I honestly don't know why I have that difference in reactions. I tried lots of different tips, tricks and techniques to be less antagonistic with this guy. He's not the most technical person I've ever worked with, and would frequently get things wrong on the projects he worked on. Maybe that's the root cause. I was burned several times, so I just didn't trust him.

But why couldn't I move past that? Why couldn't I spend as much time trying to educate him, and help him out, as I did other co-workers? Again, I really don't know. It was almost a visceral reaction. It didn't matter what, I was just not going to cut this guy a break.

I'm ashamed about it, to be honest. It wasn't fair to him, and it was a very poor attitude on my part. I hope I never have that happen again.

How have you dealt with a co-worker that just completely and irrationally rubbed you the wrong way?

Tuesday, June 12, 2012

Prayers would be appreciated

Robb Allen has a sick kid. It's been going on for 6 days now, and like any good Dad, he's literally worried sick about it.

If you're the praying type, they would be greatly appreciated.

Monday, June 11, 2012

A Time For Everything

The first 8 verses of Ecclesiastes tell us that there is a time for everything:
1 For everything there is a season, and a time for every matter under heaven: 2 a time to be born, and a time to die; a time to plant, and a time to pluck up what is planted; 3 a time to kill, and a time to heal; a time to break down, and a time to build up; 4 a time to weep, and a time to laugh; a time to mourn, and a time to dance; 5 a time to cast away stones, and a time to gather stones together; a time to embrace, and a time to refrain from embracing; 6 a time to seek, and a time to lose; a time to keep, and a time to cast away; 7 a time to tear, and a time to sew; a time to keep silence, and a time to speak; 8 a time to love, and a time to hate; a time for war, and a time for peace.
 I would add to this, 'a time to stay in your current job, and a time to move on.'  It is now my time to move on.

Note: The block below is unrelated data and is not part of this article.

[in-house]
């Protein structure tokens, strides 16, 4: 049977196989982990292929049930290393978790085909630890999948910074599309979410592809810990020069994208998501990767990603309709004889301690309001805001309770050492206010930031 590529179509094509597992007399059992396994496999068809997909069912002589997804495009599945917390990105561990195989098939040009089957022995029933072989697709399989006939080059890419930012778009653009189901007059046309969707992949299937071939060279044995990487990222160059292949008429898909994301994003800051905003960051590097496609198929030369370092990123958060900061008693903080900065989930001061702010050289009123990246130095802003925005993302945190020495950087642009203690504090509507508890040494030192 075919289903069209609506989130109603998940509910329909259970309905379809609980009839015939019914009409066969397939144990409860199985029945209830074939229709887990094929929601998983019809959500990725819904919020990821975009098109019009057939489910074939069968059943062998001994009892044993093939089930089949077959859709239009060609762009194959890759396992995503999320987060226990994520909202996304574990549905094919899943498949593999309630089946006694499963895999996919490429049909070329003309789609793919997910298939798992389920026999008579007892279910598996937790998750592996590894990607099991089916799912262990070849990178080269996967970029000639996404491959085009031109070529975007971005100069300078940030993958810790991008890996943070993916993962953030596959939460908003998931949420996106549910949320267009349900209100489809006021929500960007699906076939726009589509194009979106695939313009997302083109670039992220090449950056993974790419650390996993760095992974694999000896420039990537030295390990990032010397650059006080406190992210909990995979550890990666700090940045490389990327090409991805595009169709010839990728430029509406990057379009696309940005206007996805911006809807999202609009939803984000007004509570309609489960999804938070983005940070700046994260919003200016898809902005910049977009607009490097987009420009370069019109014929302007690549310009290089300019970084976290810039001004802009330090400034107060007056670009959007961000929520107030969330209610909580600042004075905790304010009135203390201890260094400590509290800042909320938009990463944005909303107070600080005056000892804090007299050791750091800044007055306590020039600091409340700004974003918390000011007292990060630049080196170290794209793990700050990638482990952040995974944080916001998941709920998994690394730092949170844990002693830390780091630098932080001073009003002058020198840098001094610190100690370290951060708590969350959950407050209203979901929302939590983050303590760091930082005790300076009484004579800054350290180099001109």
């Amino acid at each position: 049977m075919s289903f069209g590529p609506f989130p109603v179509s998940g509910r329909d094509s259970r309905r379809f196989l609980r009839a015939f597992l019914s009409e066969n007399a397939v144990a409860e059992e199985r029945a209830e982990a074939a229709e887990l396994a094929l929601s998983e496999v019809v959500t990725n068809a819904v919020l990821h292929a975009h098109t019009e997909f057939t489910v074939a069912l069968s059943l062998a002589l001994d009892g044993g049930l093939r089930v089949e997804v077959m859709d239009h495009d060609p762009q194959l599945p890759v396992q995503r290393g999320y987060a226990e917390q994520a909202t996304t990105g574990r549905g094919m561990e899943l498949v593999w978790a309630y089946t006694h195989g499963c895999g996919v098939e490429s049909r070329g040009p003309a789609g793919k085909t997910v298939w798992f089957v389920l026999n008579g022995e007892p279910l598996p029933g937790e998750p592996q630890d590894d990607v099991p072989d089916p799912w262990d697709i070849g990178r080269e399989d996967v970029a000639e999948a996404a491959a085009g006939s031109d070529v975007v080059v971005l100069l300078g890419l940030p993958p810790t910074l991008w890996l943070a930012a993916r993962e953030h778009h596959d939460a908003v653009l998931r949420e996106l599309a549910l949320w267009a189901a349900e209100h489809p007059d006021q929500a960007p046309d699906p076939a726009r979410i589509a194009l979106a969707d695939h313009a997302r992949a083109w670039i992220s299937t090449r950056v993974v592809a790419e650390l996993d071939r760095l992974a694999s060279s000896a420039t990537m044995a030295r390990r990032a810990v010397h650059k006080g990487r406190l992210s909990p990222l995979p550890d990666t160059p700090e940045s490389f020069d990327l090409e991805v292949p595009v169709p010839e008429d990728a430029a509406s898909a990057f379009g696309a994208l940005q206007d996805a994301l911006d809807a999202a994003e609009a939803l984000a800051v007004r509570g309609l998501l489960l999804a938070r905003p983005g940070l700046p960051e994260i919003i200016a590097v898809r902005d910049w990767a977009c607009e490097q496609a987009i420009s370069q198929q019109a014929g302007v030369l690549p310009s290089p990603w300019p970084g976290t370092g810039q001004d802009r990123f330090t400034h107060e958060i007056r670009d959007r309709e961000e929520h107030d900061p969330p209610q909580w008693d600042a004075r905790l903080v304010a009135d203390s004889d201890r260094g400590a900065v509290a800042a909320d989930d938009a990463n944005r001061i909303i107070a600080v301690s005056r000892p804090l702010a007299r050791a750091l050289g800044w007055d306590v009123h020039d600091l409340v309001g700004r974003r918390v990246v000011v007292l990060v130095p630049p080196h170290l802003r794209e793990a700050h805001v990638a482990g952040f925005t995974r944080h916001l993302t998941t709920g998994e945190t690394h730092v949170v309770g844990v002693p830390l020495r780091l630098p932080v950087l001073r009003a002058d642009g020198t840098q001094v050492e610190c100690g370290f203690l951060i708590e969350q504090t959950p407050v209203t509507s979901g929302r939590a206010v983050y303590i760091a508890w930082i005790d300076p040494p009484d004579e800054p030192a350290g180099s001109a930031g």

I have been with this company for almost 13 years, starting in October of 1999. I moved from Alabama to Dallas, Texas to take this job, and after 10 years in Texas, relocated to Northern Kentucky when the company was acquired in a merger.

In those 13 years, I've worked on HR, Payroll, Time & Labor, Finance, Accounting and e-commerce applications. I've been a developer, systems administrator, DBA, systems analyst, business analyst and even had to do some basic project management. "Jack of all trades, master of none" could almost be my job description it seems.

In those same 13 years, I think I've learned a bit about how IT works, and how it doesn't. I've seen org changes that improved the delivery of IT services, and I've seen org changes that seemed to have no rational basis. I'm definitely better at my job due to all of my experiences. I guess you could liken it to both positive and negative testing, as it were.

Starting next Monday, June 18th, I will be working for one of the regional medical systems. I will be working on their Kronos system, which is a Time & Labor Management application. In its simplest form, it is an electronic time clock and scheduling system, but it can do much more than that. I will be essentially responsible for the entire system, from functional and systems administration, to technical support and upgrades, to train-the-trainer knowledge transfers.